When taking on any endeavor, you have to be prepared for the inevitable risk that will arise. No project ever runs perfectly. Snags will arise. You need to be prepared for what you will do when the time comes or, even better, you need to know how to prevent as many hurdles as possible.
A risk is any uncertain event or condition that may take place. All risks have a cause and a consequence. However, not all risks are negative. Some risks may be an opportunity. There are six processes to follow when planning and managing risk.
Risk Management Planning
According to the A Guide to the Project Management Body of Knowledge – 3rd Edition (PMBOK®), “risk management planning is the process of deciding how to approach and plan the risk management activities for a project.” Whether you decide to identify risks before the project begins or in the middle, a Risk Management Plan should be drafted. Among other things, the Risk Management Plan determines how risks will be identified, monitored, controlled, and eliminated. This plan will identify what will be considered a risk and how it will be managed. It also defines the team roles and responsibilities for risk management.
PMBOK® defines Risk Identification as “determining which risks might affect the project and documenting their characteristics.” There are two main types of risks: Organization and External. Organizational risks include inconsistent cost, time, and scope objectives, lack of funding, or resource conflicts with other projects. External risks may involve legal or labor issues. You can use the following information as tools to identify risks:
- Historical information from previous projects
- Documentation reviews of prior project files
- Gathering information by brainstorming, interviewing, or SWOT analysis
- Risk log of all possible risks
- Assumptions analysis to explore the risk’s validity
- Diagramming techniques, such as cause/effect diagrams or a system flow chart
Qualitative Risk Analysis
Qualitative Risk Analysis is “assessing the impact and likelihood of identified risks.” (PMBOK®). This ranks risks in order according to the potential effect they will have on the project. When looking at the qualitative risk analysis, you must consider the risk probability and the risk impact. Risk probability is the chance that the risk will occur. Risk impact is the consequences if the risk occurs. Once the probability and impact of the risk has been determined, establish which risk category it should go in. For high risks, consider ways of reducing the impact or prepare a contingency plan. For medium risks, prepare a contingency plan. For low risks, take no immediate action, but continue to monitor them.
Quantitative Risk Analysis
“The quantitative risk analysis process aims to analyze numerically the probability of each risk and its consequence on project objectives, as well as the extent of overall project risk.” (PMBOK®) This quantifies the risk exposure for the project. By attaching a numerical probability to each risk, you will be able to easily identify the risks requiring the most attention.
Risk Response Planning
PMBOK® defines risk response planning as “the process of developing options and determining actions to enhance opportunities and reduce threats to the project’s objectives. It includes the identification and assignment of individuals or parties to take responsibility for each agreed risk response.” There are four main ways that people respond to risk.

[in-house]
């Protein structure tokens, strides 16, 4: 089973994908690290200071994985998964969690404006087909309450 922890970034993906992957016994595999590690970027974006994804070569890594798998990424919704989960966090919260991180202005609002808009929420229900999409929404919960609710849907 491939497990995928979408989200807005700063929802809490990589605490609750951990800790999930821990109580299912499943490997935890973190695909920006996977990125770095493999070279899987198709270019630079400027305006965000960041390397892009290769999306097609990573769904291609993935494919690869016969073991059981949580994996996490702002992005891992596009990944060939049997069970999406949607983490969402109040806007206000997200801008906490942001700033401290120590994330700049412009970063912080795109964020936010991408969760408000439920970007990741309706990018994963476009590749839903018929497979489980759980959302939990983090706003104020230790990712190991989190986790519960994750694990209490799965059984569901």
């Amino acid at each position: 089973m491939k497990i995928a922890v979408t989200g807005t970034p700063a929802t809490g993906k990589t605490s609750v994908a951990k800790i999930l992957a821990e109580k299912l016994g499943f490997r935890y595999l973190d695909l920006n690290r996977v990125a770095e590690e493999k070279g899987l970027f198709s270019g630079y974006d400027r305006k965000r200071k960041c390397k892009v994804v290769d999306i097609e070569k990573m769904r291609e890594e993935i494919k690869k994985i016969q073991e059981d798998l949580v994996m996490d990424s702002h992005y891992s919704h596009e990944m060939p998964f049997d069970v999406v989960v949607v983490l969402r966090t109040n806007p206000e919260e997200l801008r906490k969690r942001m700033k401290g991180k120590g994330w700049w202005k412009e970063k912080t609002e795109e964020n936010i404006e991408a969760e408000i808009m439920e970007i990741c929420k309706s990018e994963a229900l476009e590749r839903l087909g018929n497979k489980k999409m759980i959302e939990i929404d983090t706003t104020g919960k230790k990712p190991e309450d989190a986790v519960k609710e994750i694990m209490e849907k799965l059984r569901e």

- Avoidance – change the project plan to eliminate the risk. By choosing not to do part of the project, you may be scaling down the project’s return on investment.
- Transference – shift the consequence and management responsibility of a risk to another party. You can do this by purchase insurance or hiring an expert to do the work.
- Mitigation – take early action to reduce the chances of a risk occurring or at least reduce the impact the risk will have on the project when it does occur.
- Acceptance – make no changes in the project plan to deal with a risk. Active acceptance monitors the risk and develops a contingency plan in case a risk does occur. Passive acceptance, on the other hand, has you waiting to deal with risks as they occur.
Risk Monitoring and Control
“Risk monitoring and control is the process of keeping track of the identified risks, monitoring residual risks and identifying new risks, ensuring the execution of risk plans, and evaluating their effectiveness in reducing risk.” (PMBOK®) When monitoring risks, you may have to choose an alternative strategy, implement a contingency plan, take corrective action or replan the project. You can use a risk tracking list (a list of all risks which have a plan as well as those without), a tracking matrix (shows each risk and prevention plans), or a risk dashboard (risk indicators which will be tracked) to monitor your progress of dealing with risks.
Knowing how to correctly identify, respond and monitor risks will allow your project to save time and money by not having to continually put out fires.
Dr. Keith Mathis, founder and CEO of The Mathis Group, specializes in Project Management, Management Leadership, and Marketing training for private businesses and government agencies of all kinds. He offers 33 Project Management courses, is a Project Management Professional, is certified by the Project Management Institute and will customize every training session to your individual company’s needs. The Mathis Group also sponsors www.pmexpertlive.com, which is a powerful project management resource with free reports, podcasts, videos, and a monthly newsletter. He also offers customized management training and coaching on any subject with prolific communication and professionalism.